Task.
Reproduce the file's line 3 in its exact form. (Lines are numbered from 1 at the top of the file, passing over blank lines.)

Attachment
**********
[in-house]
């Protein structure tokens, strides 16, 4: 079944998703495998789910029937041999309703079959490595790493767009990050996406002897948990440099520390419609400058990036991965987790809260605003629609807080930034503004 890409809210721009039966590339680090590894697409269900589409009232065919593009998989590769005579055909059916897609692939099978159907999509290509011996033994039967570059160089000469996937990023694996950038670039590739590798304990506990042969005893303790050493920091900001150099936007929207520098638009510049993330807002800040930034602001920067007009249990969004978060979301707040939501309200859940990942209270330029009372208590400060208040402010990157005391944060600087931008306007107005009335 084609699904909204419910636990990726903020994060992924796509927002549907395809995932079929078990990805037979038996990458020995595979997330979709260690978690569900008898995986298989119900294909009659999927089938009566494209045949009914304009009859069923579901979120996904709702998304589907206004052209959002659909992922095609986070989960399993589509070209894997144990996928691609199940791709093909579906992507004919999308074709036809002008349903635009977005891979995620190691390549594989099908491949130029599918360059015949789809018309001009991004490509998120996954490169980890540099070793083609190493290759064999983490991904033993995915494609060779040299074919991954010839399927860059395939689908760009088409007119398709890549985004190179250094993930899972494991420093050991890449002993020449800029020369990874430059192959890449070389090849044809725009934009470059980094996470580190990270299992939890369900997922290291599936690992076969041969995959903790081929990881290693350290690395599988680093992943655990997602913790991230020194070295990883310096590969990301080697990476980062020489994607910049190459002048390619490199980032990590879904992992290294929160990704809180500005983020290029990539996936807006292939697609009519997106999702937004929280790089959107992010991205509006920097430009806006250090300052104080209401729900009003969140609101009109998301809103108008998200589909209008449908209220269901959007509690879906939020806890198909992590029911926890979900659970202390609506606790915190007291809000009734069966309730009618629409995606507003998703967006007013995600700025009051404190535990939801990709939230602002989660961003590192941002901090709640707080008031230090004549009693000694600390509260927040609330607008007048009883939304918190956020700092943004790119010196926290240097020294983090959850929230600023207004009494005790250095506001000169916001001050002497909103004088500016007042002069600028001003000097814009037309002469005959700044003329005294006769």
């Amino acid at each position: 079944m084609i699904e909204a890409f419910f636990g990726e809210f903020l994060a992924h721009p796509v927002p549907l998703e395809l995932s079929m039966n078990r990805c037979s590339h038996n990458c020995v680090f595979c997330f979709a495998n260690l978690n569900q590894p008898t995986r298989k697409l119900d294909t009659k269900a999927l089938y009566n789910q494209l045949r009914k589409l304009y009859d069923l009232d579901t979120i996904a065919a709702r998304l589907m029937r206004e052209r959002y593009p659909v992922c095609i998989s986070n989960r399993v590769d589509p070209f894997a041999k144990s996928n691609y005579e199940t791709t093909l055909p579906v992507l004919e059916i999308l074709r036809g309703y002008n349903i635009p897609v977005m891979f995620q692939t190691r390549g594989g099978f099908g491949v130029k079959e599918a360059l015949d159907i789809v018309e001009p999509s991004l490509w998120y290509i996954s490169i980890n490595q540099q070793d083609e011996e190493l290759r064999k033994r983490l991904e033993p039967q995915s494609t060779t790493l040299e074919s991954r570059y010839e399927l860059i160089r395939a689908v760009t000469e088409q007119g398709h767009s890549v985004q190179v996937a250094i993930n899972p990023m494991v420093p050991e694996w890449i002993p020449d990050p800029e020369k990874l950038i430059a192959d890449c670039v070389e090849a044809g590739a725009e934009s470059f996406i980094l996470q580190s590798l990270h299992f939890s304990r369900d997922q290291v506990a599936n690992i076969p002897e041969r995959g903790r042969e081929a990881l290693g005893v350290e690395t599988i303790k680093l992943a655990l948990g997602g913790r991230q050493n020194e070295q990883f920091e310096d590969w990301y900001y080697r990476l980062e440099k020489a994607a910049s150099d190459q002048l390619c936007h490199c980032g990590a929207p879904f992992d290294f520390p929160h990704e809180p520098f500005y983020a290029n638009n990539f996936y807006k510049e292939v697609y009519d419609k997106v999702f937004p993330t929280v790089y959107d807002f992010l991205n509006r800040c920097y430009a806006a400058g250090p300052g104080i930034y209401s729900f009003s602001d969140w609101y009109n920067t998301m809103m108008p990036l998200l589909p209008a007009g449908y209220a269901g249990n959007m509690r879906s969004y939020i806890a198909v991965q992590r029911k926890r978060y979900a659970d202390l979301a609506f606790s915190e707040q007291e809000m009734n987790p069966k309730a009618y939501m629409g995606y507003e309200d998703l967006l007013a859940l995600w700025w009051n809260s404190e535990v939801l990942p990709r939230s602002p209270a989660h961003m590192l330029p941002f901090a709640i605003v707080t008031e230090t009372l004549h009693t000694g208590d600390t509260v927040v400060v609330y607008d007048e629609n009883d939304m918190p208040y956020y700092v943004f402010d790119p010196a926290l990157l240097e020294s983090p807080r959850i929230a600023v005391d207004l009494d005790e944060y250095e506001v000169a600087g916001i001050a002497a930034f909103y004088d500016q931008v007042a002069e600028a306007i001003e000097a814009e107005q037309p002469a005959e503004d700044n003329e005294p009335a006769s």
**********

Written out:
């Amino acid at each position: 079944m084609i699904e909204a890409f419910f636990g990726e809210f903020l994060a992924h721009p796509v927002p549907l998703e395809l995932s079929m039966n078990r990805c037979s590339h038996n990458c020995v680090f595979c997330f979709a495998n260690l978690n569900q590894p008898t995986r298989k697409l119900d294909t009659k269900a999927l089938y009566n789910q494209l045949r009914k589409l304009y009859d069923l009232d579901t979120i996904a065919a709702r998304l589907m029937r206004e052209r959002y593009p659909v992922c095609i998989s986070n989960r399993v590769d589509p070209f894997a041999k144990s996928n691609y005579e199940t791709t093909l055909p579906v992507l004919e059916i999308l074709r036809g309703y002008n349903i635009p897609v977005m891979f995620q692939t190691r390549g594989g099978f099908g491949v130029k079959e599918a360059l015949d159907i789809v018309e001009p999509s991004l490509w998120y290509i996954s490169i980890n490595q540099q070793d083609e011996e190493l290759r064999k033994r983490l991904e033993p039967q995915s494609t060779t790493l040299e074919s991954r570059y010839e399927l860059i160089r395939a689908v760009t000469e088409q007119g398709h767009s890549v985004q190179v996937a250094i993930n899972p990023m494991v420093p050991e694996w890449i002993p020449d990050p800029e020369k990874l950038i430059a192959d890449c670039v070389e090849a044809g590739a725009e934009s470059f996406i980094l996470q580190s590798l990270h299992f939890s304990r369900d997922q290291v506990a599936n690992i076969p002897e041969r995959g903790r042969e081929a990881l290693g005893v350290e690395t599988i303790k680093l992943a655990l948990g997602g913790r991230q050493n020194e070295q990883f920091e310096d590969w990301y900001y080697r990476l980062e440099k020489a994607a910049s150099d190459q002048l390619c936007h490199c980032g990590a929207p879904f992992d290294f520390p929160h990704e809180p520098f500005y983020a290029n638009n990539f996936y807006k510049e292939v697609y009519d419609k997106v999702f937004p993330t929280v790089y959107d807002f992010l991205n509006r800040c920097y430009a806006a400058g250090p300052g104080i930034y209401s729900f009003s602001d969140w609101y009109n920067t998301m809103m108008p990036l998200l589909p209008a007009g449908y209220a269901g249990n959007m509690r879906s969004y939020i806890a198909v991965q992590r029911k926890r978060y979900a659970d202390l979301a609506f606790s915190e707040q007291e809000m009734n987790p069966k309730a009618y939501m629409g995606y507003e309200d998703l967006l007013a859940l995600w700025w009051n809260s404190e535990v939801l990942p990709r939230s602002p209270a989660h961003m590192l330029p941002f901090a709640i605003v707080t008031e230090t009372l004549h009693t000694g208590d600390t509260v927040v400060v609330y607008d007048e629609n009883d939304m918190p208040y956020y700092v943004f402010d790119p010196a926290l990157l240097e020294s983090p807080r959850i929230a600023v005391d207004l009494d005790e944060y250095e506001v000169a600087g916001i001050a002497a930034f909103y004088d500016q931008v007042a002069e600028a306007i001003e000097a814009e107005q037309p002469a005959e503004d700044n003329e005294p009335a006769s």